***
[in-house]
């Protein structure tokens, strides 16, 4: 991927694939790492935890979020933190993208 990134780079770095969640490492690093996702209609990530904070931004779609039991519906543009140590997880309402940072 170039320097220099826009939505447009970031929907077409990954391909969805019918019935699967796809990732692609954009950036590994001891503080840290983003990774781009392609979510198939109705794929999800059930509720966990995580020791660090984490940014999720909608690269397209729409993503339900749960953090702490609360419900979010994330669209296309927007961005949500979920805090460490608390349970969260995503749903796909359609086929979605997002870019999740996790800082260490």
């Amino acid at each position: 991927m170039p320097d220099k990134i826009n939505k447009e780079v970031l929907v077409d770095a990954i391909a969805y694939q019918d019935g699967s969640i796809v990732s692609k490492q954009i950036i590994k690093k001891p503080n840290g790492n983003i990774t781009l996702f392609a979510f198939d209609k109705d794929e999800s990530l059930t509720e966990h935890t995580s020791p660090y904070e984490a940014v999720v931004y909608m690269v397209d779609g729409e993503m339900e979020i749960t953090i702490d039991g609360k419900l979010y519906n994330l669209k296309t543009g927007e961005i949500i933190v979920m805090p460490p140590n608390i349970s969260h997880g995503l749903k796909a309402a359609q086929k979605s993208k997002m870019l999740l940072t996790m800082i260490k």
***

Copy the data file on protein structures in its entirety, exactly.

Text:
[in-house]
């Protein structure tokens, strides 16, 4: 991927694939790492935890979020933190993208 990134780079770095969640490492690093996702209609990530904070931004779609039991519906543009140590997880309402940072 170039320097220099826009939505447009970031929907077409990954391909969805019918019935699967796809990732692609954009950036590994001891503080840290983003990774781009392609979510198939109705794929999800059930509720966990995580020791660090984490940014999720909608690269397209729409993503339900749960953090702490609360419900979010994330669209296309927007961005949500979920805090460490608390349970969260995503749903796909359609086929979605997002870019999740996790800082260490």
């Amino acid at each position: 991927m170039p320097d220099k990134i826009n939505k447009e780079v970031l929907v077409d770095a990954i391909a969805y694939q019918d019935g699967s969640i796809v990732s692609k490492q954009i950036i590994k690093k001891p503080n840290g790492n983003i990774t781009l996702f392609a979510f198939d209609k109705d794929e999800s990530l059930t509720e966990h935890t995580s020791p660090y904070e984490a940014v999720v931004y909608m690269v397209d779609g729409e993503m339900e979020i749960t953090i702490d039991g609360k419900l979010y519906n994330l669209k296309t543009g927007e961005i949500i933190v979920m805090p460490p140590n608390i349970s969260h997880g995503l749903k796909a309402a359609q086929k979605s993208k997002m870019l999740l940072t996790m800082i260490k």